For all you know I am just standing there…right?…wrong…. I am not! firstly if you stand for a long time, on concrete especially, you will get a chill up your legs, slump your shoulders down, and your pelvis will go out of line, you will lose your good posture and look like about of date scarecrow.

Not attractive nor good for your body, your core, your posture or your health. So I am going to give you a few tips and pointers to think about when your “standing around”

  • Stop slouching…and check in with your body.
  • Shift your shoulders back, lift up your head and straighten your neck (get off your phone it gives you the wrong curve in your spine) stand tall, both feet on the floor, do not lock out your knees, stand with a very slight softness in your knees this will engage your abdominal area.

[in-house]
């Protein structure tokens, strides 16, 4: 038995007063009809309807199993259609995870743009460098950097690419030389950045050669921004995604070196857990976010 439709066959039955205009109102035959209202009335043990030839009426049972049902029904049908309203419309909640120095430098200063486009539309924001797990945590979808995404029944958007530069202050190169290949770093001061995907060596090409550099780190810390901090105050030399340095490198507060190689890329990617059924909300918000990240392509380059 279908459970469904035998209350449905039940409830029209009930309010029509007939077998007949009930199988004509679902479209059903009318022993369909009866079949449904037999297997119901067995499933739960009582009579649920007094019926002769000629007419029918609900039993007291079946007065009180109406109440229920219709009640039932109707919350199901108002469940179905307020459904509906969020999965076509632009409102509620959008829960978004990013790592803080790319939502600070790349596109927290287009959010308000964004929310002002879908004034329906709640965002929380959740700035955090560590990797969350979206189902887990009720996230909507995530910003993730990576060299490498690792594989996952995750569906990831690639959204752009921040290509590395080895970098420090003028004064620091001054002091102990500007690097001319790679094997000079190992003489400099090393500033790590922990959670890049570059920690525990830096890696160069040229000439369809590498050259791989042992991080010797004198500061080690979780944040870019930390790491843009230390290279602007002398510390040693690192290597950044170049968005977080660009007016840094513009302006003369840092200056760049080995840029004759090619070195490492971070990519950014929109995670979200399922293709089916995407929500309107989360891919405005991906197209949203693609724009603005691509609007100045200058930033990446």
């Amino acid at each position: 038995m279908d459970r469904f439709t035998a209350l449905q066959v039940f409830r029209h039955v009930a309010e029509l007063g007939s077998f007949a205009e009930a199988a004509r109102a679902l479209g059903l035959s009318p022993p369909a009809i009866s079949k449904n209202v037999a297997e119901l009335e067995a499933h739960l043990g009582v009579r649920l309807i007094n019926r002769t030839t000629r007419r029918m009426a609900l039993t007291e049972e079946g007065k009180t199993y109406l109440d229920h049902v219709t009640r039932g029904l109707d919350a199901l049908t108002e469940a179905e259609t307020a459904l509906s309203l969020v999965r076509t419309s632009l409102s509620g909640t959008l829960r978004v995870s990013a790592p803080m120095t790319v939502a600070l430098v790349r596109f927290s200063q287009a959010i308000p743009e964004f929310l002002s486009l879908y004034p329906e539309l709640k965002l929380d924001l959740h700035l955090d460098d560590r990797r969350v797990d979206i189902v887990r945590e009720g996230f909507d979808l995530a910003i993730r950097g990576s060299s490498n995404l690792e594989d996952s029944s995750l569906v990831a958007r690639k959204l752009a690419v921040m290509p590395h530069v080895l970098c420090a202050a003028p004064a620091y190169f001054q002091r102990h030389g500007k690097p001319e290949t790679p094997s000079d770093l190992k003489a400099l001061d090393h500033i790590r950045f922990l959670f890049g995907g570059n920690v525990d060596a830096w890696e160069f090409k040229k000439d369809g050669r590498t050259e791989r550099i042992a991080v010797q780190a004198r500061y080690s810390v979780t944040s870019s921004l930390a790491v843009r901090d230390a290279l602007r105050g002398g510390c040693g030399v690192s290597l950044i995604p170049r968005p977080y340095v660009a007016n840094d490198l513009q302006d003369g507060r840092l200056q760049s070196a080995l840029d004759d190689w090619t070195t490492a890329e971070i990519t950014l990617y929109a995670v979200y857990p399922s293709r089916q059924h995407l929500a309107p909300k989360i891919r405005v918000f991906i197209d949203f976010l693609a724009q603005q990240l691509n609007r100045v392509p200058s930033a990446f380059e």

• So standing now gets tiring, this is because most of us do not stand correctly, we slouch, slouching gives us a weak, loose, frumpy tummy, if we engage our tummy, lock in our muscles, breath and maintain this for the duration, we are working out without actually ‘working out’…try it!
  • This tip (above) can be done doing anything from washing the dishes to standing at a bus stop
  • Now you have your posture sorted and your abdomen engaged, lift and lower your heels off the ground squeeze the calves do this 20 times rest repeat
  • Pelvic floor stand as above with your posture alert, strong and engaged, squeeze your pelvic floor muscles as if you are stopping yourself from peeing, squeeze your gluten (back of the legs) release them repeat,do this 20 times
  • Stretch the arms up above the head, and stretch down touch your toes, repeat